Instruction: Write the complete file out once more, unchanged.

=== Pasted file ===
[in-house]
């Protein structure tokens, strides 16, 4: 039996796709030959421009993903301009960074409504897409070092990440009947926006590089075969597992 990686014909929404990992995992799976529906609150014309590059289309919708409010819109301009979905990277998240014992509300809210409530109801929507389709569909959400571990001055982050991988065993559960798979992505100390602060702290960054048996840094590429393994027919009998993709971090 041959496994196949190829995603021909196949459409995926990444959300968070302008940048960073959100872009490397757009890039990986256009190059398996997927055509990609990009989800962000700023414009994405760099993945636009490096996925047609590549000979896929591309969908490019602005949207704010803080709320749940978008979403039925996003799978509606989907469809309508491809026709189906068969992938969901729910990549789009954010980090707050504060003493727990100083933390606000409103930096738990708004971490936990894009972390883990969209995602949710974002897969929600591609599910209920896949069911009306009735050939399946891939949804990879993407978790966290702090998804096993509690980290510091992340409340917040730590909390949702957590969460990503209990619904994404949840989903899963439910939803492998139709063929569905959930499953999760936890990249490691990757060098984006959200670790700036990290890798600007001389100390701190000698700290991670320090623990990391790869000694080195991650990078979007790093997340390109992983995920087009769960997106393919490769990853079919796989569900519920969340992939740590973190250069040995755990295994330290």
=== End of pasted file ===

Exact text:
[in-house]
């Protein structure tokens, strides 16, 4: 039996796709030959421009993903301009960074409504897409070092990440009947926006590089075969597992 990686014909929404990992995992799976529906609150014309590059289309919708409010819109301009979905990277998240014992509300809210409530109801929507389709569909959400571990001055982050991988065993559960798979992505100390602060702290960054048996840094590429393994027919009998993709971090 041959496994196949190829995603021909196949459409995926990444959300968070302008940048960073959100872009490397757009890039990986256009190059398996997927055509990609990009989800962000700023414009994405760099993945636009490096996925047609590549000979896929591309969908490019602005949207704010803080709320749940978008979403039925996003799978509606989907469809309508491809026709189906068969992938969901729910990549789009954010980090707050504060003493727990100083933390606000409103930096738990708004971490936990894009972390883990969209995602949710974002897969929600591609599910209920896949069911009306009735050939399946891939949804990879993407978790966290702090998804096993509690980290510091992340409340917040730590909390949702957590969460990503209990619904994404949840989903899963439910939803492998139709063929569905959930499953999760936890990249490691990757060098984006959200670790700036990290890798600007001389100390701190000698700290991670320090623990990391790869000694080195991650990078979007790093997340390109992983995920087009769960997106393919490769990853079919796989569900519920969340992939740590973190250069040995755990295994330290």